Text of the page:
Long Humanity

“At the end of the day” is a trite figure of speech, but it sometimes fits. It signals you’ve used all your time, and now you’ll wrap up and begin thinking about tomorrow. This year’s SIC closing day was a blockbuster. In this letter, I’ll wrap up my conference reviews by wrapping that day for you.

Four Horsemen

In recent years, I’ve asked Mark Yusko to open the final day. That’s partly because he is really good at waking a crowd which, at our live events, was probably up late the night before. His rapid-fire slide presentations are legendary. Any one of his points could take hours to unpack, and he always has dozens.

Another reason is that, in the range of topics Mark covers, he brings back to mind many of the points previous speakers made. This helps the audience remember what they heard in the last few days, often with a new twist. The twists are important, too.

Summarizing everything Mark said would take a dozen letters. You really had to be there. You can’t characterize him as either bullish or bearish; his outlook varies by asset class and region.

Mark isn’t optimistic for 2020’s new crop of day traders or the (somewhat) less enthusiastic investors who have piled into the “FANG” stocks. He noted those four (Facebook, Amazon, Netflix and Google/Alphabet) represent less than 1% of S&P 500 revenues but account for 12% of the index… and 4X the rest of the index’s gain since 2012 (FB, AMZN, NFLX, GOOGL).

Source: Mark Yusko

Mark believes this results from central bank stimulus, not just last year but dating back to the financial crisis. Valuation bubbles historically don’t end well, as he showed in this all-too-familiar illustration.

Source: Mark Yusko

The sad part is the kind of “mean” return shown in that dotted line is actually pretty good. It would suffice for most investors who have reasonable goals. But the allure of “more” entices them to expect too much and over time, they don’t even reach the average.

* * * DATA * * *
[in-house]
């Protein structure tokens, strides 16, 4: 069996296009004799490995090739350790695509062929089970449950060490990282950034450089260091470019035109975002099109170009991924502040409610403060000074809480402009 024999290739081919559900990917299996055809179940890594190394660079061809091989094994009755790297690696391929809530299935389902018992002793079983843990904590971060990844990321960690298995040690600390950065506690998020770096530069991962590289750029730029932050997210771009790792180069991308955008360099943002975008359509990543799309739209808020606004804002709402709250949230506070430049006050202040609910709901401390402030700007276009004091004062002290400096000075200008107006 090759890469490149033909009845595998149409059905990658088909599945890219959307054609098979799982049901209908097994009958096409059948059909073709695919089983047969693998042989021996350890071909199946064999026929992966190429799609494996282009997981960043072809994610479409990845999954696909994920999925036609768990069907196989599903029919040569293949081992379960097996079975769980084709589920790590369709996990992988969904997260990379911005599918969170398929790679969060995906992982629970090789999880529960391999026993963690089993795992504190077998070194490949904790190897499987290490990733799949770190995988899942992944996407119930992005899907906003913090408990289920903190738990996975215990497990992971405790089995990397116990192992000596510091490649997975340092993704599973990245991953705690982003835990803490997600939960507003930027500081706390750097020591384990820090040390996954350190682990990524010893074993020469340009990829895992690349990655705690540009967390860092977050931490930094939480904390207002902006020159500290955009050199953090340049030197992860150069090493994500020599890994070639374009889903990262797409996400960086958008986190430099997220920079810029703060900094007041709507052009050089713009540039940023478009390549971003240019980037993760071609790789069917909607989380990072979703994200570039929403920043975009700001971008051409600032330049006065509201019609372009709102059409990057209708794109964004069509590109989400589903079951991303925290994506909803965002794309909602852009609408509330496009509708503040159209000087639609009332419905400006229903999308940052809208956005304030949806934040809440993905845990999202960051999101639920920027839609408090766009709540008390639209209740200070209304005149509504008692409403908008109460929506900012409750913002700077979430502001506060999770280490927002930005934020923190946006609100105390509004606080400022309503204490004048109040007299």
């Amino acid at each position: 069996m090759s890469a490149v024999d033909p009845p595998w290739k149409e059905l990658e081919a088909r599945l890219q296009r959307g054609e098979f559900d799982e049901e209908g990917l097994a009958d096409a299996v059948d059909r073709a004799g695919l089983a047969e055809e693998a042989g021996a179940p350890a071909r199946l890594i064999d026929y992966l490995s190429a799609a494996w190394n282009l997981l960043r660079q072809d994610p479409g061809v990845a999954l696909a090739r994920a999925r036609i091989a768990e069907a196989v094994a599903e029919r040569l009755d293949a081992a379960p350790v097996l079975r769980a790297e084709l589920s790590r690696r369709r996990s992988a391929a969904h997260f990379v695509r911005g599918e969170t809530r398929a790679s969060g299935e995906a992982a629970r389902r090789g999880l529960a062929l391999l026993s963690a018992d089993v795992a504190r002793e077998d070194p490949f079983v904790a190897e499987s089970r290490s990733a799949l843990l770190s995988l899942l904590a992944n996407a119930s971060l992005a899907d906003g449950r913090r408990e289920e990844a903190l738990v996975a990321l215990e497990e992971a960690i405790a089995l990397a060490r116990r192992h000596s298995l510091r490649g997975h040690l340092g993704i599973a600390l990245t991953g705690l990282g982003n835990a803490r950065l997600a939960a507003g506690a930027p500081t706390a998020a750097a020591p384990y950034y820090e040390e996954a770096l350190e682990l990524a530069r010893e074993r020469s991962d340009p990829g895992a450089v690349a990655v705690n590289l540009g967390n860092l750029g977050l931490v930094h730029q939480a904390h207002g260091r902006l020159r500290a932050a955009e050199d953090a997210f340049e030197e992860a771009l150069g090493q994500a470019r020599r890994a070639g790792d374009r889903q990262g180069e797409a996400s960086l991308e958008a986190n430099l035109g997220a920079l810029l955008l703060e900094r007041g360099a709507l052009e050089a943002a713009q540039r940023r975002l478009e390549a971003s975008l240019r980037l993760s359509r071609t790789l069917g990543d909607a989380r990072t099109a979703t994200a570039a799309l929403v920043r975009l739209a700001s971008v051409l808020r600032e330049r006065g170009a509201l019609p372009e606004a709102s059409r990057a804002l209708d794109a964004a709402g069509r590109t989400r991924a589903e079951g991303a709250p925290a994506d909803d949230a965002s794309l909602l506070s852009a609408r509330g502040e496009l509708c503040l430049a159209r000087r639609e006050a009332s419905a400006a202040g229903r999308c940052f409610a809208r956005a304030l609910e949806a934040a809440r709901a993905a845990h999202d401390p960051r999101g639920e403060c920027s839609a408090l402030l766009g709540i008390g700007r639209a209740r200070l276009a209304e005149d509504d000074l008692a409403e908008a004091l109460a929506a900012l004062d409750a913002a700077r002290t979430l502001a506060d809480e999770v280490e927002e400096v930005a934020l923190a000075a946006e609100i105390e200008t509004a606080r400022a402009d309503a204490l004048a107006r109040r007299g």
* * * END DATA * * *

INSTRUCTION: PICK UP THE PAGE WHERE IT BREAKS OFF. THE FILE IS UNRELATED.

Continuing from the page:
From there, Mark went on to talk about energy, gold, China, Bitcoin, and more. While he thinks the economy could rally a bit more, that’s not the same as a “return to normal.” COVID-19 and its fallout will be headwinds for years (BITCOMP).

Source: Mark Yusko

If you can’t see the cartoon above, the “Four Horsemen of the Growthpocalypse” are unemployment, foreclosures, stagnant wages, and shrinking retirement funds. To which I would add—millions of Americans, approximately 50%, have no retirement funds at all except for Social Security so there’s nothing to shrink. Another 15 to 20% have less than $100,000.

That’s not optimistic, but Mark didn’t leave us with gloom and doom. He sees a lot of opportunity in Bitcoin and other cryptocurrency assets. But more interesting, he has a very different view of the current boom in Special Purpose Acquisition Companies, or SPACs. Many analysts see them as borderline shady “blank check” entities with no history or assets. But Mark thinks they are proving to be a useful end-run around an initial public offering process that has become slow, expensive, and unfair to both investors and company founders. It’s why so many “unicorn” startups are remaining private far longer, and some may never go public. The result is less opportunity for small investors.

I have seen the SPAC space from both sides. I have several friends who have created what had become successful companies. I will soon be involved with a private company that will be using a SPAC to go public in a much more democratic and far less expensive way than an IPO.

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Disclaimer: The Mauldin Economics website, Yield Shark, Thoughts from the Frontline, Patrick Cox’s Tech Digest, Outside the Box, Over My Shoulder, World Money Analyst, Street Freak, Just One ...

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